Topic: Aid

Naila Kabeer on Why Randomized Controlled Trials need to include Human Agency

Guest post and 20m interview with Naila Kabeer on her new paper There’s a buzz abroad in the development community around a new way to tackle extreme poverty. BRAC’s Targeting the Ultra Poor (TUP) programme combines asset transfers (usually livestock), cash stipends and intensive mentoring to women and families in extreme poverty in order to […]

Read More »

Feminism under siege: Maria Al Abdeh on the work of Women Now for Development in Syria, and the impact of Jo Cox

This is the first post of a new mini series on ‘Being a feminist in difficult places’. Recently I spent time with Maria Al Abdeh, Executive Director of Women Now for Development (WND), a Syrian feminist organization. She was in London to help launch the UK branch of Global Fund for Women, which helps fund […]

Read More »

The quest to measure South-South cooperation

Prof. Neissan A. Besharati serves as the Associate Director for Deloitte Development Africa, Strategy & Operations. He holds a Masters in International Social Development and a PhD in Public Policy & Development Management, with a focus on evaluating effectiveness of development interventions. This piece was written as part of a research project for Southern Voice’s […]

Read More »

How to Write About Africa: RIP Binyavanga Wainaina

Binyavanga Wainaina, the Kenyan writer, died last week, aged 48. Here is his brilliant, witheringly satirical piece ‘How to Write About Africa’, first published in Granta magazine in 2005. Always use the word ‘Africa’ or ‘Darkness’ or ‘Safari’ in your title. Subtitles may include the words ‘Zanzibar’, ‘Masai’, ‘Zulu’, ‘Zambezi’, ‘Congo’, ‘Nile’, ‘Big’, ‘Sky’, ‘Shadow’, […]

Read More »

On tackling ‘Development Effectiveness’ and the long journey ahead

Dr. Pauline Ngirumpatse is a researcher in international development affiliated to the ‘Réseau d’études des dynamiques transnationales et de l’action collective’ (Université de Montréal). This piece was written as part of a research project for Southern Voice’s Development Effectiveness Programme.  Making aid and development more effective has been a central aim of the development sector in the […]

Read More »

Adaptive rigour: bridging the art and science of adaptive management

Ben Ramalingam and Leni Wild share the thinking behind a new initiative to support adaptive management in aid. Adaptive management seems to be everywhere these days – and is one of the most popular topics on this blog. More and more, it is becoming seen as the best way to deal with a wide range of […]

Read More »

The UK’s new Development Minister, Rory Stewart, is a genuine intellectual – here’s a review of his book on Fragile States and the Failings of Western Intervention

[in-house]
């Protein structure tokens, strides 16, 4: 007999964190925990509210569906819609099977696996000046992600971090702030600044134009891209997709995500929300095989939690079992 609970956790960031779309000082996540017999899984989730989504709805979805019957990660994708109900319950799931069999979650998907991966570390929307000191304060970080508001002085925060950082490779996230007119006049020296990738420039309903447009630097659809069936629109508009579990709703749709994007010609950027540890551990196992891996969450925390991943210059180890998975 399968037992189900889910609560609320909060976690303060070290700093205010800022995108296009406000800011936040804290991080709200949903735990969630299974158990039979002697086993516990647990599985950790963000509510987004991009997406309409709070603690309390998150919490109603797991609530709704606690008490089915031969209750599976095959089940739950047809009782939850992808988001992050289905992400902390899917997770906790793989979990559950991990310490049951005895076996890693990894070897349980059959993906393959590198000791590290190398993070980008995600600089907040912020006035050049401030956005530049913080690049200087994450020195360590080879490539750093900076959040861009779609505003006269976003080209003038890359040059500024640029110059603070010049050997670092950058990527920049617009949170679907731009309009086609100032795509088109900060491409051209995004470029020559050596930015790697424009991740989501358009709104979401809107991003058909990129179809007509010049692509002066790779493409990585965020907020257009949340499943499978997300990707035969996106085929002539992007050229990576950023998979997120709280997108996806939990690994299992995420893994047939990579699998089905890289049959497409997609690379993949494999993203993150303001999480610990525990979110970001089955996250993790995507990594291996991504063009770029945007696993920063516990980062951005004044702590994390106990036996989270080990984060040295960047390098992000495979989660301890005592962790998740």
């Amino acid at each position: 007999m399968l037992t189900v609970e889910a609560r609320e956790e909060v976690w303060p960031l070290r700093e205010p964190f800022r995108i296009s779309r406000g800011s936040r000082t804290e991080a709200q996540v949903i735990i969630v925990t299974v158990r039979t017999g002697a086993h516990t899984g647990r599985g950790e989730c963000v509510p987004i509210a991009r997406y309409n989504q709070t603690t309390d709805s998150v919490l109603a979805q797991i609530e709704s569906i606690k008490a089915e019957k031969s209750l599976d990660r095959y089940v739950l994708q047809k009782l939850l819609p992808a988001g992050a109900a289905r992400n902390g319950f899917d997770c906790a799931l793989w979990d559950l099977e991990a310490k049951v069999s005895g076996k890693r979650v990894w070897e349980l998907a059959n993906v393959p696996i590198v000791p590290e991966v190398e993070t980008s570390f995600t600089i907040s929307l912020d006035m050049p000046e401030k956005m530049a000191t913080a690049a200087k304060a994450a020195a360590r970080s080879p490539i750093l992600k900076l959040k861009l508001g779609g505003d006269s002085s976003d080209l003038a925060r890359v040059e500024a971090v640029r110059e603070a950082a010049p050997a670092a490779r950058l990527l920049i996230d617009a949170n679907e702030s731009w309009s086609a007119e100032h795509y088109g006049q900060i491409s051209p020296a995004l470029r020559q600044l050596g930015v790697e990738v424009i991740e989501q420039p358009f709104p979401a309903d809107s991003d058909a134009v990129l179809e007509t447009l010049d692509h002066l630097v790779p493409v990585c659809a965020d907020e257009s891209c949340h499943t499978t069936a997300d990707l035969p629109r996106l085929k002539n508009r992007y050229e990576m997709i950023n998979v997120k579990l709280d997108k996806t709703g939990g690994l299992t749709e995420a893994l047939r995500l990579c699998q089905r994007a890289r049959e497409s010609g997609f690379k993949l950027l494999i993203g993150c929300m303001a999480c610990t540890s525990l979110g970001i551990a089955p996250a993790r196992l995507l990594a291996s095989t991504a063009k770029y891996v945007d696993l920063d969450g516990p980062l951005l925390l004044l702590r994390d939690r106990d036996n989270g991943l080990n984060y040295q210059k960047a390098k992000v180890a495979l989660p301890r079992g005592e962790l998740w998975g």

Rory Stewart became the UK’s Secretary of State for International Development on Wednesday. We now have a minister with a genuine commitment to, and knowledge of, international development – for the last two years he has ducked out of his ministerial duties to come to speak to my LSE students. After his first lecture, I […]

Read More »

A rant about gender (and other) consultants and how we can avoid them

Guest rant from CARE International’s Elizabeth Cowan Ask a group of international development people about external consultants and the conversation that ensues resembles group therapy. Everyone has a story of pain and frustration, of feeling cheated, misunderstood and unsatisfied. Sometimes we cry. There was the external evaluator we paid $60,000 to tell us our project […]

Read More »

Six things INGOs need to fix to be fit for the future. Mark Goldring’s outgoing reflections

Guest post by my former boss Mark Goldring, first published in the March edition of Governance and Leadership Magazine. Mark was chief executive of Oxfam GB from 2013 until January 2019. This article is based on a talk given to Civil Society Media’s NGO Insight Conference in November 2018. My last year as chief executive of […]

Read More »

Will aid help or undermine Mindanao’s new start? Scott Guggenheim is worried.

Community Development guru Scott Guggenheim emailed some provocative thoughts on my piece last week on Mindanao, with much wider relevance to the localization debate, so I asked him to turn it into a blog.   I like your piece but I’m a bit longer in the tooth than you and so slightly less optimistic. You […]

Read More »

INGOs and aid’s Middle Income Country trap – what are the options?

Oxfam country directors face an unenviable task – juggling the daily management bureaucracy of the aid sector with the need to keep their eyes on the prize and think about strategy. Luckily, they are also some of the smartest, most politically savvy people in the organization. Here is a 16 minute segment of Philippines country […]

Read More »

Links I Liked

Thanks FT for this chart of toppling despots after the ouster of Sudan’s president Omar al-Bashir. In the Arab Spring 2.0 (Sudan and Algeria, so far), the military jump in to forestall a revolution, toppling dictators when popular pressure becomes overwhelming. But what comes next? Recent precedents (Egypt, Thailand) are hardly encouraging. Cross country comparisons […]

Read More »